Horm Metab Res 2010; 42(10): 754-757
DOI: 10.1055/s-0030-1262837
Short Communication

© Georg Thieme Verlag KG Stuttgart · New York

Vitamin D Regulates Steroidogenesis and Insulin-like Growth Factor Binding Protein-1 (IGFBP-1) Production in Human Ovarian Cells

G. Parikh1 , M. Varadinova1 , P. Suwandhi1 , T. Araki1 , Z. Rosenwaks2 , L. Poretsky1 , D. Seto-Young1
  • 1G. J. Friedman Diabetes Institute and Division of Endocrinology, Department of Medicine, Beth Israel Medical Center, Albert Einstein College of Medicine, New York, USA
  • 2Center for Reproductive Medicine and Infertility, Weill Medical College of Cornell University, New York, USA
Further Information

Publication History

received 19.04.2010

accepted 12.07.2010

Publication Date:
13 August 2010 (online)

Abstract

Vitamin D Receptor (VDR) is expressed in both animal and human ovarian tissue, however, the role of vitamin D in human ovarian steroidogenesis is unknown. Cultured human ovarian cells were incubated in tissue culture medium supplemented with appropriate substrates, with or without 50 pM–150 pM or 50 nM−150 nM of 1,25-(OH)2D3, and in the presence or absence of insulin. Progesterone, testosterone, estrone, estradiol, and IGFBP-1 concentrations in conditioned tissue culture medium were measured. Vitamin D receptor was present in human ovarian cells. 1,25-(OH)2D3 stimulated progesterone production by 13% (p<0.001), estradiol production by 9% (p<0.02), and estrone production by 21% (p<0.002). Insulin and 1,25-(OH)2D3 acted synergistically to increase estradiol production by 60% (p<0.005). 1,25-(OH)2D3 alone stimulated IGFBP-1 production by 24% (p<0.001), however, in the presence of insulin, 1,25-(OH)2D3 enhanced insulin-induced inhibition of IGFBP-1 production by 13% (p<0.009). Vitamin D stimulates ovarian steroidogenesis and IGFBP-1 production in human ovarian cells likely acting via vitamin D receptor. Insulin and vitamin D synergistically stimulate estradiol production. Vitamin D also enhances inhibitory effect of insulin on IGFBP-1 production.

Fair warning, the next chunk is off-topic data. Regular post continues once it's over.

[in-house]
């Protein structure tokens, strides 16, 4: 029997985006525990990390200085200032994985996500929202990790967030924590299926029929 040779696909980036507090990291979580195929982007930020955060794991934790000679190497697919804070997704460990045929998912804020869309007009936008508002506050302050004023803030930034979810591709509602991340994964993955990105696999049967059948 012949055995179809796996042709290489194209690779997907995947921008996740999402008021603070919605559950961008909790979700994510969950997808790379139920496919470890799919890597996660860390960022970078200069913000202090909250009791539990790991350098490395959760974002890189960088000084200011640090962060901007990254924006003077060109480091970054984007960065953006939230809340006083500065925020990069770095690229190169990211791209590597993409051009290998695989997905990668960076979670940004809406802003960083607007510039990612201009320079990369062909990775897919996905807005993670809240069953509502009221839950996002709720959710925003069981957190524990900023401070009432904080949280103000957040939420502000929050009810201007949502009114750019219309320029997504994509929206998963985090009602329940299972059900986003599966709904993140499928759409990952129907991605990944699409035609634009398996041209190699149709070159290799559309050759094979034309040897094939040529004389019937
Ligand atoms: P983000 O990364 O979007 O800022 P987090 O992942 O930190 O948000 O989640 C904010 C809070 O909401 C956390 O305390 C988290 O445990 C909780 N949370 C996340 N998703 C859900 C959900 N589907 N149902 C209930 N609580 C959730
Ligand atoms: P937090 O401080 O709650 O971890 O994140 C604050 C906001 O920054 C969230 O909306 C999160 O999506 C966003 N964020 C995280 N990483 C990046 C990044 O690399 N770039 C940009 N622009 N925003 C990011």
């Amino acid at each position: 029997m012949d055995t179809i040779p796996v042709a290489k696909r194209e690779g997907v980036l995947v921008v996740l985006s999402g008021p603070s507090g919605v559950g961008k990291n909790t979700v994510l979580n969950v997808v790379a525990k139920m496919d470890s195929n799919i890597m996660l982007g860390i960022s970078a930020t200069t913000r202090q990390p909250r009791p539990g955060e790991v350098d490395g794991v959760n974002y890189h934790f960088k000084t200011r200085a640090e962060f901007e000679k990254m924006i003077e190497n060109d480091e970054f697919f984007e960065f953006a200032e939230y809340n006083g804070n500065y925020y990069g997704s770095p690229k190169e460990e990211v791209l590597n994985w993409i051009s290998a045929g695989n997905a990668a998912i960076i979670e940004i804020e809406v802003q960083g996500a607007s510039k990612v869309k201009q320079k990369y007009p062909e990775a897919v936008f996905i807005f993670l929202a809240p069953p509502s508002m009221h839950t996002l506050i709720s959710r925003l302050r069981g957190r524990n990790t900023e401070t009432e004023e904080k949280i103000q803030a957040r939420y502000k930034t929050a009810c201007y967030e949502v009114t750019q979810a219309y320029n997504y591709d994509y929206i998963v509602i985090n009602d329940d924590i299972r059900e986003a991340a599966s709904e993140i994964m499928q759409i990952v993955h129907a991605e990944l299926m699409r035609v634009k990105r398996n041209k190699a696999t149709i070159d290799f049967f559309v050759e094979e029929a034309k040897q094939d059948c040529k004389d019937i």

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Correspondence

D. Seto-Young, PhD 

Division of Endocrinology

Beth Israel Medical Center

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